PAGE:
Wed August 28, 2013
Universities Help Teachers Get Masters Before Pay Hike Cut Off
Next year North Carolina teachers will no longer get a 10 percent automatic pay hike for earning their master’s degrees. So the race is on for those teachers in graduate programs right now. Universities are trying to give them every chance to complete their master’s degree before the cutoff date for pay increases next year.
UNC Charlotte has about 50 teachers who are close to completing their master’s degrees. So Education Dean Ellen McIntyre says the school is working with them to try to fit in as many courses as they can.
“We’ve added sections of multiple courses both for the fall and spring term and we’ve also had a few students who have had to work independently with some staff members,” says McIntyre.
UNC Charlotte is also giving students the option of finishing work over the winter holidays so they can still get their master’s in time to get the salary hike. State policy says teachers have to get their masters by April 1 of next year to qualify for the pay bump before it’s eliminated. But the state board of education could decide next week to extend that to the end of May.
Appalachian State University is considering similar tweaks to allow about 300 of its students to get their master’s before the cutoff.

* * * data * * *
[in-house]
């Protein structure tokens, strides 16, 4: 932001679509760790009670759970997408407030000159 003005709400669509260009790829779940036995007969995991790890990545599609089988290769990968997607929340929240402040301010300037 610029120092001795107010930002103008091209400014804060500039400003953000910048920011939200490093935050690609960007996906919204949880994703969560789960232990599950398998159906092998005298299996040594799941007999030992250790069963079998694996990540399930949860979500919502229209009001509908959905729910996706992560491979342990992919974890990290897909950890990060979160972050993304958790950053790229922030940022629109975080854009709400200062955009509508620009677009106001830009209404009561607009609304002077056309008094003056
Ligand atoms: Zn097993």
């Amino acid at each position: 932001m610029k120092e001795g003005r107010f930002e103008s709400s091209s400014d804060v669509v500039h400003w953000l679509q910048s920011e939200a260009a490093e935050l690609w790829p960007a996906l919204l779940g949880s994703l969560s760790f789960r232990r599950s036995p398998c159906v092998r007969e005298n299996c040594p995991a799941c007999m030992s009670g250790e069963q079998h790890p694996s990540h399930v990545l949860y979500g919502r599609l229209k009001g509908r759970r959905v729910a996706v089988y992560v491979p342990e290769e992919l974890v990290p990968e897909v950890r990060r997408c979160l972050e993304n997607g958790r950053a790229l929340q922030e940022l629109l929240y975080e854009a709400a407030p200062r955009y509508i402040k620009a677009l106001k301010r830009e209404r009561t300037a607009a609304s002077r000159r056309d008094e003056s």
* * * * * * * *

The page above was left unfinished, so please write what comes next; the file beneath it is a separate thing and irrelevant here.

“We’re going to be very careful with what we do, but we’re certainly going to try to get all our students through that can legitimately get through,” says the Dean of Appalachian’s College of Education Louis Gallien.
Many researchers say master’s degrees don’t ensure teachers will perform any better in the classroom. Not everyone agrees, of course, but it’s the reasoning that convinced state lawmakers to do away with the pay bump. With that incentive gone, universities are expecting enrollment in education master’s programs to drop.
Gallien says Appalachian will adapt. He says teachers still need to specialize in some areas and universities can help with that.
“There’s a lot of work that needs to be done that is going to keep us in business for a very long time. It’s just that we will probably end up de-emphasizing degree programs and looking more at very focused workshops, institutes, seminars, colloquiums that teachers need immediately,” says Gallien.
For example, seminars focusing on learning how to work with struggling readers, children with autism, or using technology in the classroom. He says teachers could earn certificates for that. But, of course, that wouldn’t be accompanied by a state salary increase.